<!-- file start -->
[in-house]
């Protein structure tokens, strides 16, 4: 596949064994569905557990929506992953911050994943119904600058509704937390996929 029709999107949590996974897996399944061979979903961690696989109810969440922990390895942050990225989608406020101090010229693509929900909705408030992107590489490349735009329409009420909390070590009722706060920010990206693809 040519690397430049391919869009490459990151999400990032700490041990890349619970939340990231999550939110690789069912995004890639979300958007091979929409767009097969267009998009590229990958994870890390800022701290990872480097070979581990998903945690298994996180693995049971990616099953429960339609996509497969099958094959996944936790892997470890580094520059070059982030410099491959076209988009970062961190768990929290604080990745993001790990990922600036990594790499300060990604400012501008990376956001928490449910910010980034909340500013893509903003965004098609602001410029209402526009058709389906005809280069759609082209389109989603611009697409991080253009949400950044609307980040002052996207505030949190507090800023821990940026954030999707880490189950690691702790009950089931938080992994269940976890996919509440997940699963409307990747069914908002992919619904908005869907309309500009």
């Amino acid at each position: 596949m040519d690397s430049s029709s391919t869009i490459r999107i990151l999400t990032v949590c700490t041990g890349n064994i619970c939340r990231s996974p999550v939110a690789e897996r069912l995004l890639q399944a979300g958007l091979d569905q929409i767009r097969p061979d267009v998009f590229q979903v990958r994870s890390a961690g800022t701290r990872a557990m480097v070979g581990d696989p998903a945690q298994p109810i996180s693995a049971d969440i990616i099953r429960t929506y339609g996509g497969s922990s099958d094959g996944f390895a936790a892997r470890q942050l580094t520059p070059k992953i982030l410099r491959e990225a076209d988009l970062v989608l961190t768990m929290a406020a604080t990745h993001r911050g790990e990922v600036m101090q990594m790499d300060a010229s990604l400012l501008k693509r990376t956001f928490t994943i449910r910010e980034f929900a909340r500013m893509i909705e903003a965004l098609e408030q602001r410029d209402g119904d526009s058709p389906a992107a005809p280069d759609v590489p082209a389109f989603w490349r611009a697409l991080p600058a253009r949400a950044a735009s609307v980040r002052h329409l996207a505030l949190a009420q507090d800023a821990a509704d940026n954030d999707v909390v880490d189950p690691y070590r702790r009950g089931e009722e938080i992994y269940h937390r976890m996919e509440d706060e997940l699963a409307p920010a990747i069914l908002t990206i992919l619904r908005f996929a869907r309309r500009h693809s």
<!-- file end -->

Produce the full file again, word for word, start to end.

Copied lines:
[in-house]
């Protein structure tokens, strides 16, 4: 596949064994569905557990929506992953911050994943119904600058509704937390996929 029709999107949590996974897996399944061979979903961690696989109810969440922990390895942050990225989608406020101090010229693509929900909705408030992107590489490349735009329409009420909390070590009722706060920010990206693809 040519690397430049391919869009490459990151999400990032700490041990890349619970939340990231999550939110690789069912995004890639979300958007091979929409767009097969267009998009590229990958994870890390800022701290990872480097070979581990998903945690298994996180693995049971990616099953429960339609996509497969099958094959996944936790892997470890580094520059070059982030410099491959076209988009970062961190768990929290604080990745993001790990990922600036990594790499300060990604400012501008990376956001928490449910910010980034909340500013893509903003965004098609602001410029209402526009058709389906005809280069759609082209389109989603611009697409991080253009949400950044609307980040002052996207505030949190507090800023821990940026954030999707880490189950690691702790009950089931938080992994269940976890996919509440997940699963409307990747069914908002992919619904908005869907309309500009």
């Amino acid at each position: 596949m040519d690397s430049s029709s391919t869009i490459r999107i990151l999400t990032v949590c700490t041990g890349n064994i619970c939340r990231s996974p999550v939110a690789e897996r069912l995004l890639q399944a979300g958007l091979d569905q929409i767009r097969p061979d267009v998009f590229q979903v990958r994870s890390a961690g800022t701290r990872a557990m480097v070979g581990d696989p998903a945690q298994p109810i996180s693995a049971d969440i990616i099953r429960t929506y339609g996509g497969s922990s099958d094959g996944f390895a936790a892997r470890q942050l580094t520059p070059k992953i982030l410099r491959e990225a076209d988009l970062v989608l961190t768990m929290a406020a604080t990745h993001r911050g790990e990922v600036m101090q990594m790499d300060a010229s990604l400012l501008k693509r990376t956001f928490t994943i449910r910010e980034f929900a909340r500013m893509i909705e903003a965004l098609e408030q602001r410029d209402g119904d526009s058709p389906a992107a005809p280069d759609v590489p082209a389109f989603w490349r611009a697409l991080p600058a253009r949400a950044a735009s609307v980040r002052h329409l996207a505030l949190a009420q507090d800023a821990a509704d940026n954030d999707v909390v880490d189950p690691y070590r702790r009950g089931e009722e938080i992994y269940h937390r976890m996919e509440d706060e997940l699963a409307p920010a990747i069914l908002t990206i992919l619904r908005f996929a869907r309309r500009h693809s």